Does Baltimore’s security deposit alternatives bill offer ‘freedom’ or carve away renter protections?
by Libby Solomon
Published April 14 in Greater Greater Washington
Excerpt: In early April, the Baltimore City Council passed a bill requiring some landlords to offer security deposit alternatives, and the bill has been sent to Mayor Brandon Scott’s desk for consideration. One aspect of the bill, allowing renters to pay their security deposit over installments rather than in a lump sum, is widely supported by advocates. But the other, requiring landlords to offer tenants the option to purchase “security deposit insurance,” is drawing scrutiny.
The problem: security deposit insurance is neither a security deposit, nor is it insurance — and renter advocates say it opens the door for companies to prey on the city’s most vulnerable tenants.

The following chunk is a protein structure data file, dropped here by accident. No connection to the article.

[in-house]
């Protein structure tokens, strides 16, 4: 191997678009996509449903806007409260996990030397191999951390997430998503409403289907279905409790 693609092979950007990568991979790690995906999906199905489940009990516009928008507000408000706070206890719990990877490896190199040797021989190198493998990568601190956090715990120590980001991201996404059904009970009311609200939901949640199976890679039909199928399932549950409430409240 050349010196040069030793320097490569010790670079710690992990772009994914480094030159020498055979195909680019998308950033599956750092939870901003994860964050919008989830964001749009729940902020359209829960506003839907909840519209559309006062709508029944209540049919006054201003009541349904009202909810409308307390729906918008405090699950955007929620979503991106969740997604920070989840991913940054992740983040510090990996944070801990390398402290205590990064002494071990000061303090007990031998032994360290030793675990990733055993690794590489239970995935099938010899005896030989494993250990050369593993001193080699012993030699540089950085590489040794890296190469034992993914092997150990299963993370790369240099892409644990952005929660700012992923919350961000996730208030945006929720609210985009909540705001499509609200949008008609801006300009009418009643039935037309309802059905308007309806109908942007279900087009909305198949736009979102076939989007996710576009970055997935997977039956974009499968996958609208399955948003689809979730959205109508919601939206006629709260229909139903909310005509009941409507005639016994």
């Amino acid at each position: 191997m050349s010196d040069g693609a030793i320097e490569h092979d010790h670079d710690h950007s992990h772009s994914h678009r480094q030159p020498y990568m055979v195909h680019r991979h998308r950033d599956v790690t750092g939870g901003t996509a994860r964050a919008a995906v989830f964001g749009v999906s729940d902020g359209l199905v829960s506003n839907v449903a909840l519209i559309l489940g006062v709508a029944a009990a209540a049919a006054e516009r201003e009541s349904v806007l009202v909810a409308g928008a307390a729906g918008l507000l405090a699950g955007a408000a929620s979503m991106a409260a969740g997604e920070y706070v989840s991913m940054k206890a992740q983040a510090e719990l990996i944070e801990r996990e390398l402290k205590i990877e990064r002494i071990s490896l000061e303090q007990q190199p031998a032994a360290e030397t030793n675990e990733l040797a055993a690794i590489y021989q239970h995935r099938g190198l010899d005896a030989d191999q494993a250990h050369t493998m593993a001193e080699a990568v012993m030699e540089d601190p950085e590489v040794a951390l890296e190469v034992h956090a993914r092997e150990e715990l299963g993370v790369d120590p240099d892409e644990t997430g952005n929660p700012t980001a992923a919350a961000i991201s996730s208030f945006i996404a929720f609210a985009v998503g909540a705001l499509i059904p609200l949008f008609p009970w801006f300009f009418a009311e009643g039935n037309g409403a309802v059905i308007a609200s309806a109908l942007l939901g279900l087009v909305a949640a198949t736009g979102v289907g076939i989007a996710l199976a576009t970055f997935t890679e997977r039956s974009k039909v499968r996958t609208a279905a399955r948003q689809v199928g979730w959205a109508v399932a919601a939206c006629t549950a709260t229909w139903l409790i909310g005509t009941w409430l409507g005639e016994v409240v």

“It’s predatory, and it’s misleading,” said Carol Ott, Tenant Advocacy Director for the Fair Housing Action Center of Maryland.
Proponents of the bill say it offers renters “freedom.” But tenant advocates say Rhino, the primary company that pushed for the bill in Baltimore that offers security deposit “insurance,” has business practices that mislead tenants, saddle them with unexpected charges, and remove the protections ordinarily in place when a landlord withholds a security deposit.
“They’re not giving people a choice,” Ott said. “They’re forcing poor people into an option that they may or may not actually want, but out of desperation they may take it.”